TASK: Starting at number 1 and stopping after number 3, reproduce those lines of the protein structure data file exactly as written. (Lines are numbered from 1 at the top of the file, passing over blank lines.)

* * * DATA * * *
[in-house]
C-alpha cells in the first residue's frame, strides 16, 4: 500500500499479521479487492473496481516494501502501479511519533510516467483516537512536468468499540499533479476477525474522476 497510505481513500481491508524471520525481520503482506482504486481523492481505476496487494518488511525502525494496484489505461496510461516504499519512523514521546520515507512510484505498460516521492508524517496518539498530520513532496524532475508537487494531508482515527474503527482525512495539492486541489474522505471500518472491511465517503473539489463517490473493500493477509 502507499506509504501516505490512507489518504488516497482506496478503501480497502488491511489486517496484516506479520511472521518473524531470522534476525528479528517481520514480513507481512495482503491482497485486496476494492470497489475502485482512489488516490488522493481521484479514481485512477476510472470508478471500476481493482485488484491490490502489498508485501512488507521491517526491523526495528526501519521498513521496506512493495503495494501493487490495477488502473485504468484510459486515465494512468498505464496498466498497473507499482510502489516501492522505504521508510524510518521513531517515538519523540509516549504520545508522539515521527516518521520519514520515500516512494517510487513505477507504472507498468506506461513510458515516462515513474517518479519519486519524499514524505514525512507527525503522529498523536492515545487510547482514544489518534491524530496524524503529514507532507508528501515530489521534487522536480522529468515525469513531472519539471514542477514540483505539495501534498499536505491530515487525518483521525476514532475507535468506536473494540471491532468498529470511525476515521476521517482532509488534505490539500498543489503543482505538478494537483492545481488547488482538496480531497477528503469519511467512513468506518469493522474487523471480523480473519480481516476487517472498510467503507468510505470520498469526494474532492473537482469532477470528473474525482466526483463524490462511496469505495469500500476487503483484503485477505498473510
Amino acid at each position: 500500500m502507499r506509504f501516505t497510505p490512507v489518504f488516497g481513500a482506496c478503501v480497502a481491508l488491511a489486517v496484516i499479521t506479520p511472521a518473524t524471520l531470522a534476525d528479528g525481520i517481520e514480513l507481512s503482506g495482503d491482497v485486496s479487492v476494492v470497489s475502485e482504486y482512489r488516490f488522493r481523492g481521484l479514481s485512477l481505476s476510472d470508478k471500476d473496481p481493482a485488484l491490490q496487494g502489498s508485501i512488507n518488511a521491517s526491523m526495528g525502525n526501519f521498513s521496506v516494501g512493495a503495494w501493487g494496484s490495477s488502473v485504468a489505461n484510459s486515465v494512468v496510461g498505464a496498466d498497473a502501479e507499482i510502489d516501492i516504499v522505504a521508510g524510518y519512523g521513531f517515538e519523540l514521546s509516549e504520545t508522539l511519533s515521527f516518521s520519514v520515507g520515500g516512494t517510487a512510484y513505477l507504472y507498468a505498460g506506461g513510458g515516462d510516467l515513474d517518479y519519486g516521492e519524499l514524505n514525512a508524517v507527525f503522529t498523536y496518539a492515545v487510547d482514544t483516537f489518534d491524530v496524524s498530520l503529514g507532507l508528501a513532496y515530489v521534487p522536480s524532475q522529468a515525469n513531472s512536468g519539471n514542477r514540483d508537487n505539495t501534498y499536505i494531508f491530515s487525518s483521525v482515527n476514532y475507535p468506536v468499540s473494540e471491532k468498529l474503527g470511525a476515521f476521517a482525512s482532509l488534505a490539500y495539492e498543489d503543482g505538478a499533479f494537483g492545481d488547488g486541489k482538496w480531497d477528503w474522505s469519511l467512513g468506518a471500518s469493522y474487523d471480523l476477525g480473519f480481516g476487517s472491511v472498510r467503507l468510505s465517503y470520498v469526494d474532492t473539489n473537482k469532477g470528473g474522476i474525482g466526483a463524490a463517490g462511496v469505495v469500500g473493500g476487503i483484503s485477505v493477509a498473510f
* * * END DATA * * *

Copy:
[in-house]
C-alpha cells in the first residue's frame, strides 16, 4: 500500500499479521479487492473496481516494501502501479511519533510516467483516537512536468468499540499533479476477525474522476 497510505481513500481491508524471520525481520503482506482504486481523492481505476496487494518488511525502525494496484489505461496510461516504499519512523514521546520515507512510484505498460516521492508524517496518539498530520513532496524532475508537487494531508482515527474503527482525512495539492486541489474522505471500518472491511465517503473539489463517490473493500493477509 502507499506509504501516505490512507489518504488516497482506496478503501480497502488491511489486517496484516506479520511472521518473524531470522534476525528479528517481520514480513507481512495482503491482497485486496476494492470497489475502485482512489488516490488522493481521484479514481485512477476510472470508478471500476481493482485488484491490490502489498508485501512488507521491517526491523526495528526501519521498513521496506512493495503495494501493487490495477488502473485504468484510459486515465494512468498505464496498466498497473507499482510502489516501492522505504521508510524510518521513531517515538519523540509516549504520545508522539515521527516518521520519514520515500516512494517510487513505477507504472507498468506506461513510458515516462515513474517518479519519486519524499514524505514525512507527525503522529498523536492515545487510547482514544489518534491524530496524524503529514507532507508528501515530489521534487522536480522529468515525469513531472519539471514542477514540483505539495501534498499536505491530515487525518483521525476514532475507535468506536473494540471491532468498529470511525476515521476521517482532509488534505490539500498543489503543482505538478494537483492545481488547488482538496480531497477528503469519511467512513468506518469493522474487523471480523480473519480481516476487517472498510467503507468510505470520498469526494474532492473537482469532477470528473474525482466526483463524490462511496469505495469500500476487503483484503485477505498473510
Amino acid at each position: 500500500m502507499r506509504f501516505t497510505p490512507v489518504f488516497g481513500a482506496c478503501v480497502a481491508l488491511a489486517v496484516i499479521t506479520p511472521a518473524t524471520l531470522a534476525d528479528g525481520i517481520e514480513l507481512s503482506g495482503d491482497v485486496s479487492v476494492v470497489s475502485e482504486y482512489r488516490f488522493r481523492g481521484l479514481s485512477l481505476s476510472d470508478k471500476d473496481p481493482a485488484l491490490q496487494g502489498s508485501i512488507n518488511a521491517s526491523m526495528g525502525n526501519f521498513s521496506v516494501g512493495a503495494w501493487g494496484s490495477s488502473v485504468a489505461n484510459s486515465v494512468v496510461g498505464a496498466d498497473a502501479e507499482i510502489d516501492i516504499v522505504a521508510g524510518y519512523g521513531f517515538e519523540l514521546s509516549e504520545t508522539l511519533s515521527f516518521s520519514v520515507g520515500g516512494t517510487a512510484y513505477l507504472y507498468a505498460g506506461g513510458g515516462d510516467l515513474d517518479y519519486g516521492e519524499l514524505n514525512a508524517v507527525f503522529t498523536y496518539a492515545v487510547d482514544t483516537f489518534d491524530v496524524s498530520l503529514g507532507l508528501a513532496y515530489v521534487p522536480s524532475q522529468a515525469n513531472s512536468g519539471n514542477r514540483d508537487n505539495t501534498y499536505i494531508f491530515s487525518s483521525v482515527n476514532y475507535p468506536v468499540s473494540e471491532k468498529l474503527g470511525a476515521f476521517a482525512s482532509l488534505a490539500y495539492e498543489d503543482g505538478a499533479f494537483g492545481d488547488g486541489k482538496w480531497d477528503w474522505s469519511l467512513g468506518a471500518s469493522y474487523d471480523l476477525g480473519f480481516g476487517s472491511v472498510r467503507l468510505s465517503y470520498v469526494d474532492t473539489n473537482k469532477g470528473g474522476i474525482g466526483a463524490a463517490g462511496v469505495v469500500g473493500g476487503i483484503s485477505v493477509a498473510f